Mateusz Maszczynski is a serving international flight attendant with experience…
In an internal memo, American Airlines has told its flight attendants they are not permitted to wear plastic face shields to protect themselves against the novel Coronavirus, the Dallas Fort Worth-based airline confirmed on Tuesday. The updated guidance, which cites FAA regulations, follows a controversial incident in which an American Airlines flight attendant was threatened with disciplinary action for wearing her own face shield during several domestic flights last week.
Boston-based flight attendant Dede Marie wrote about her experience of wearing a face shield on duty which resulted in a spat with base leaders. Marie claims a crew manager told her the visor “makes customers uncomfortable” and that if she felt unsafe she should take a leave of absence instead of wearing her own Personal Protection Equipment (PPE).
In a public Facebook post, she said she would continue to wear a face shield in spite of what she described as harassment from her managers, although American is adamant that they aren’t permitted and aren’t likely to be permitted anytime soon either.
A similar incident occurred in March when another Boston-based crew member wore her own surgical face mask on a domestic flight. At the time, American only permitted flight attendants to wear face masks on select international flights to Asia but quickly reversed its policy after a backlash from its own staff and travelling members of the public.
Since then, American has followed the lead of the likes of jetBlue and United by making the wearing of face masks mandatory for both crew and passengers alike as a protective measure against COVID-19. It has even been revealed that American plans to make reusable face masks for flight attendants to wear while at work in the same material as its new uniform.
The Centers for Disease Control and Prevention (CDC) recommends the use of non-medical face masks or coverings for members of the public to protect themselves from COVID-19 but official guidance doesn’t yet support the use of face shields. There are, however, growing calls to get Americans to wear face shields in public settings.
In the Journal of the American Medical Association, Dr Eli Perencevich of the University of Iowa for one claims face shields “should be included as part of strategies to safely and significantly reduce transmission in the community setting.”
Although there are few studies that back the effectiveness of face shield usage by members of the public, Dr Eli argues that they “may provide a better option” than a normal surgical mask in protecting against the Coronavirus.
“In a simulation study, face shields were shown to reduce immediate viral exposure by 96% when worn by a simulated health care worker within 18 inches of a cough,” the team noted in their research paper.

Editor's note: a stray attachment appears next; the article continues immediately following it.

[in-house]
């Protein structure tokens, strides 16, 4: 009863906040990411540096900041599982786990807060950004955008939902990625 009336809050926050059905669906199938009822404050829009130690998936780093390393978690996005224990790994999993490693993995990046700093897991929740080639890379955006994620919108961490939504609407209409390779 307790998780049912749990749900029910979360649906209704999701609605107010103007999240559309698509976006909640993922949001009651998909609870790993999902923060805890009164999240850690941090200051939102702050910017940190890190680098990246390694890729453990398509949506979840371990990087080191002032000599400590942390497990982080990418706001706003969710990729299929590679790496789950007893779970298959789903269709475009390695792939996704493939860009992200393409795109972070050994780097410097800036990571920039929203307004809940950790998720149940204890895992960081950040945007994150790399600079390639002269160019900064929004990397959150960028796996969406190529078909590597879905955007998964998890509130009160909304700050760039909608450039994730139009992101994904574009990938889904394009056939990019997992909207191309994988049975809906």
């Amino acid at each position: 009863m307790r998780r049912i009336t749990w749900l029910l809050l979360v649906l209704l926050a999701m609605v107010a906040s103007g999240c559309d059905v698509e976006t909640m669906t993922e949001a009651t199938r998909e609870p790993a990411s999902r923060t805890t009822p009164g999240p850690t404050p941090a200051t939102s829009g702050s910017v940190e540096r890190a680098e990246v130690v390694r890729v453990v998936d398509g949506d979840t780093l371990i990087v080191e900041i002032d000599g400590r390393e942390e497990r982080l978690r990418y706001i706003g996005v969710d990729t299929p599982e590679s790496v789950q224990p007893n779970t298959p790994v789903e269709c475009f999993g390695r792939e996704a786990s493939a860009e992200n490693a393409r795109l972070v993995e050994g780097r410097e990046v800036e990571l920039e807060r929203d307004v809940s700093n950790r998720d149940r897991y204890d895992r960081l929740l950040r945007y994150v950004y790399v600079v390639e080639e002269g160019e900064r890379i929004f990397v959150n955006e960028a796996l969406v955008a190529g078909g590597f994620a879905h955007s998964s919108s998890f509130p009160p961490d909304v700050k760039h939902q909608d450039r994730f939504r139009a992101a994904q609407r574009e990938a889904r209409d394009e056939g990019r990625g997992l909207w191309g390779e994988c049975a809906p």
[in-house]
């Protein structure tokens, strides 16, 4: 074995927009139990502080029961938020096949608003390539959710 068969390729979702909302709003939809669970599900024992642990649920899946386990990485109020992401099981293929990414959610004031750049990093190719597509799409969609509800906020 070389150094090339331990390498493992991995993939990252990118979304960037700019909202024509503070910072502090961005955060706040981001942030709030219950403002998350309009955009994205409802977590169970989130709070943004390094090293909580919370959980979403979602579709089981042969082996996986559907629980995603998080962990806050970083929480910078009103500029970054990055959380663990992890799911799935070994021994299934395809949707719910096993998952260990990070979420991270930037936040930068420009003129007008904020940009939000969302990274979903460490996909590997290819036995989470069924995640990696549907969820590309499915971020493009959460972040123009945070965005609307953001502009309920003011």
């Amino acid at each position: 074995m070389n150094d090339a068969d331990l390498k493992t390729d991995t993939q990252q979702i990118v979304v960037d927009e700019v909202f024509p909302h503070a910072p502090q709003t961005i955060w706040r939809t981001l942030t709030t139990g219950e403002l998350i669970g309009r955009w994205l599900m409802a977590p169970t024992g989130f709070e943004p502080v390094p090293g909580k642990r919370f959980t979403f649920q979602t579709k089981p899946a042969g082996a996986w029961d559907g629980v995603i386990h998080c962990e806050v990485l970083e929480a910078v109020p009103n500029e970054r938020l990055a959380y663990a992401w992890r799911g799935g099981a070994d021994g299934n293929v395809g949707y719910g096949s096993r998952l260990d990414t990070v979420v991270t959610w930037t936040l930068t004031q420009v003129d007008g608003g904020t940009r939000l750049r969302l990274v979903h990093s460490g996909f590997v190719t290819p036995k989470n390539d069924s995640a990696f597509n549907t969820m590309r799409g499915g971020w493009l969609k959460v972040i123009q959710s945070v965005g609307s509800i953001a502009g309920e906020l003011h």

Physician and epidemiologist Michael Edmond has also backed calls to get Americans wearing face shields. Not only could they provide better protection than face masks but they are also more comfortable and prevent the wearer from touching their face. They are also reusable, easily cleaned, and enable lip reading and easier reading of facial expressions.
But face shield advocates will first need to convince the Federal Aviation Administration (FAA) before you see a U.S.-based flight attendant wearing one. In the memo sent by American to its in-flight crew last week, the airline noted:
“The FAA has not approved them (face shields) for regular use onboard our aircraft, and the CDC does not recommend them. It’s possible these large face shields could pose a safety hazard, making it more difficult for crew members to respond to an emergency.”
“Since the FAA hasn’t approved their use, no other US carriers permit flight attendants to wear face shields during regular flight operations,” the memo continued. “That being said, if CDC recommendations evolve (just like they did on face masks), we will work with other airlines to ask the FAA to modify its policy. It would require revisions to multiple policies including: donning oxygen masks, performing CPR, evacuation/ditching, Heimlich and firefighting/PBE.”
In recent weeks, we’ve seen more and more airlines require their flight attendants to wear face masks and face shields as part of their COVID-19 protective response measures. Indian low-cost airline Indigo is even handing out branded face shields to every single passenger.
Meanwhile, two prominent Persian Gulf airlines, Emirates and Qatar Airways require their crew to wear perspex glasses. Similar PPE has been introduced at a number of Asian carriers including Cathay Pacific. If this could be a possible workaround for AA flight attendants, the airline wasn’t giving anything away with a spokesperson responding that such an accessory would first need to be approved by the FAA.
Mateusz Maszczynski is a serving international flight attendant with experience at a major Middle East and European airline. Mateusz is passionate about the aviation industry and helping aspiring flight attendants achieve their dreams. Cabin crew recruitment can be tough, ultra-competitive and just a little bit confusing - Mateusz has been there and done that. He's got the low down on what really works.